Prometheus, The Benefactor of Man

The Titanomachy

The Olympian Gods are some of the most well-known deities of Western mythology, however they did not hold power over the universe since the beginning of time. According to Greek mythology there were three generations of deities. First, the primordial beings were in power, entities like Gaea, Uranus, Nyx, and others. After, came the Titans, who were children of Gaea (Earth) and Uranus (Sky). There were many Titans but it was Cronus, who took charge and, with the help of his mother, overthrew Uranus, taking power and becoming ruler of the universe. Uranus predicted that Cronus would also be overthrown by his son, which led to Cronus swallowing his children whole. His wife, Rhea, was not pleased with this and when her youngest son, Zeus, was born she tricked Cronus and gave him a rock to swallow instead of her son.

Zeus eventually grew up and he tricked his father into regurgitating his siblings, who were still alive in the Titan’s stomach. Zeus led a revolt against the Titans, starting a war that lasted for ten years between the Gods and Titans, a war which we call the Titanomachy. Eventually the Olympians won, with the help of the Cyclops, Hecatonchires, and Themis, Prometheus, and Epimetheus, the only Titans to fight on the side of the Olympians. The victory of the Olympians over the Titans sparked a new era, what was called the Silver Age of Man.  

Prometheus and Epimetheus were tasked with creation, Epimetheus (Hindsight) squandered all the gifts he had on animals and plants so Prometheus (Foresight) fashioned man out of clay, making him stand upright as only the Gods had done before. Athena breathed life into the clay figure and thus, Man was created.

The Rivalry between Zeus and Prometheus.

Zeus demanded that man give the Gods sacrifice and Prometheus tricked Zeus, to the benefit of Mankind. He created two piles, one of bones wrapped in fat and the other with tender meat hidden in the hide, and Zeus, supposedly aware that he was being tricked chose the pile of fat and bones, dictating what portion of food Man was to offer the Gods. Zeus was so infuriated by Prometheus’ trickery that he punished him by taking fire away from mankind. However, Prometheus, ever our champion, stole fire back from the Gods and brought it to man hidden in a hollow fennel stalk.

When Zeus saw that Prometheus had given fire back to man, he worked with Hephaestus to create a creature of stunning and absolute beauty, Pandora, the first woman. Pandora was given gifts by Hermes and Aphrodite in order to make her irresistible, and she was sent to Earth as a gift for Epimetheus. Prometheus warned Epimetheus not to accept any gifts from Zeus, however, Epimetheus ignored those warnings and accepted Pandora. With Pandora, Zeus had sent down a jar filled with evil, which Pandora herself opened unleashing the evil upon mankind. Only Hope remained behind, a comfort and blessing to ease the pain that had been unleashed by Pandora.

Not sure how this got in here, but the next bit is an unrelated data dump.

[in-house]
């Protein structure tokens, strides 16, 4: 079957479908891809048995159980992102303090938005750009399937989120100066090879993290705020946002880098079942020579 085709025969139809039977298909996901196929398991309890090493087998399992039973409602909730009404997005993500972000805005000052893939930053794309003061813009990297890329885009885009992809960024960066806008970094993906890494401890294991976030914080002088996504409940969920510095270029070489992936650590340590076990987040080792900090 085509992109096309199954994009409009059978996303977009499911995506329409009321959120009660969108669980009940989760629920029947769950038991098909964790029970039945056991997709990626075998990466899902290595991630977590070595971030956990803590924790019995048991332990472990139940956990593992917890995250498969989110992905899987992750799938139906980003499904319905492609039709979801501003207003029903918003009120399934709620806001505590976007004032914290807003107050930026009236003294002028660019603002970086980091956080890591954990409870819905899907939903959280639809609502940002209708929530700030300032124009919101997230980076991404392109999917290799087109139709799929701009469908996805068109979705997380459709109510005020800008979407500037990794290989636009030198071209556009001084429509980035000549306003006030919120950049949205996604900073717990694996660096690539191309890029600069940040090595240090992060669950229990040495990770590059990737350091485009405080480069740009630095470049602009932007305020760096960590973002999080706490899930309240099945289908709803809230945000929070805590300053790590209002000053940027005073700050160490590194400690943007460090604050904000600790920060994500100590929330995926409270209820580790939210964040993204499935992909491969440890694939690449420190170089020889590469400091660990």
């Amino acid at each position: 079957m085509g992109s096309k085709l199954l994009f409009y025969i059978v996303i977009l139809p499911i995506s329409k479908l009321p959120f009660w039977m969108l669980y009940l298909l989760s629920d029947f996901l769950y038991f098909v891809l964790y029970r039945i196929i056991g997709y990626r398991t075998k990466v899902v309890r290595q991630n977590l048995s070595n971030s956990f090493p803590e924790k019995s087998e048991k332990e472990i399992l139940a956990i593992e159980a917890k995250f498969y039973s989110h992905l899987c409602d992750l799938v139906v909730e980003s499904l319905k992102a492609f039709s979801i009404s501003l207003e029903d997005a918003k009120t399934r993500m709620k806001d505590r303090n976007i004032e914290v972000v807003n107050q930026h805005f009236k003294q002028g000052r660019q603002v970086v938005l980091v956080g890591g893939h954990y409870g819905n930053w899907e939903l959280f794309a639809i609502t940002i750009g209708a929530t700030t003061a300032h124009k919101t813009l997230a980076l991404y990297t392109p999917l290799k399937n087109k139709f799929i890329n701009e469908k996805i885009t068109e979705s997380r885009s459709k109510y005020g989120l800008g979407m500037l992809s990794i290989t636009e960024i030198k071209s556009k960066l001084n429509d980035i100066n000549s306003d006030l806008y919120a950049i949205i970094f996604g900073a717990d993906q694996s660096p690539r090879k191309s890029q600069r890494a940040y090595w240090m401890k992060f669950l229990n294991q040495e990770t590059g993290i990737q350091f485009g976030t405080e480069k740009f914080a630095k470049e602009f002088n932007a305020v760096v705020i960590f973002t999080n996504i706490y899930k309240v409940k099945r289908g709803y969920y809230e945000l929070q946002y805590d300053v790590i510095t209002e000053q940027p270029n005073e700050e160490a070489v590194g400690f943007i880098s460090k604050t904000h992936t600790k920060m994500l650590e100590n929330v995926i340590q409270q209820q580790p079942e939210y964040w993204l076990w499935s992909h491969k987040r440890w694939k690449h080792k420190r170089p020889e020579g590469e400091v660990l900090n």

Prometheus had to suffer punishment once more because of his rivalry with Zeus. There was a prophecy that should Zeus father a son with Thetis, he would grow to overthrow his father, just like Zeus himself had done to Cronus, and Cronus before him to Uranus. Prometheus knew the prophecy, however, he refused to tell Zeus about it. This angered Zeus immensely, and Zeus is not known as a merciful god. Zeus had Prometheus bound with chains and strapped to a mountain with a wooden stake through his midriff. There, Prometheus would stay as every morning a giant eagle would fly to him and peck at his liver, which would heal during the night only to be devoured once again. Prometheus’ torment ended with an arrow shot from Herakles’ bow when Prometheus and Zeus finally reconciled, the prophecy having been averted.

Deucalion

As time went on Zeus grew tired with the wickedness of man. He visited Lycaon, king of Arcadia, to test humanity. However, Lycaon tried to feed the God his son earning Zeus’s wrath. Zeus unleashed a great flood that no man or animal would survive, except two. Deucalion, son of Prometheus, and his wife, Pyrrha were good and pious people and the gods decided that they must survive to repopulate the earth. So Prometheus warned his son about the upcoming flood and Deucalion built an ark to house him and his wife.

When the disaster struck, Deucalion and Pyrrha parked the ark safely on Mount Parnassos. They called to Themis, hoping she might be able to tell them how they might rebuild the earth. The Titan told them to toss the mother’s bones behind them, they understood this to mean Gaea’s (Mother Earth) bones. So they both picked up rocks and tossed them over their shoulders onto the earth. The stones thrown by Deucalion became men, among them Hellen, the progenitor of all true Greeks (Hellenes), and those thrown by Pyrrha became women, thus repopulating the earth.

Prometheus and his descendants are intricately linked with the progress and development of Man in Greek myths. Prometheus can be interpreted as a guideline for humanity, teaching us to always keep in mind how our actions will affect our futures.

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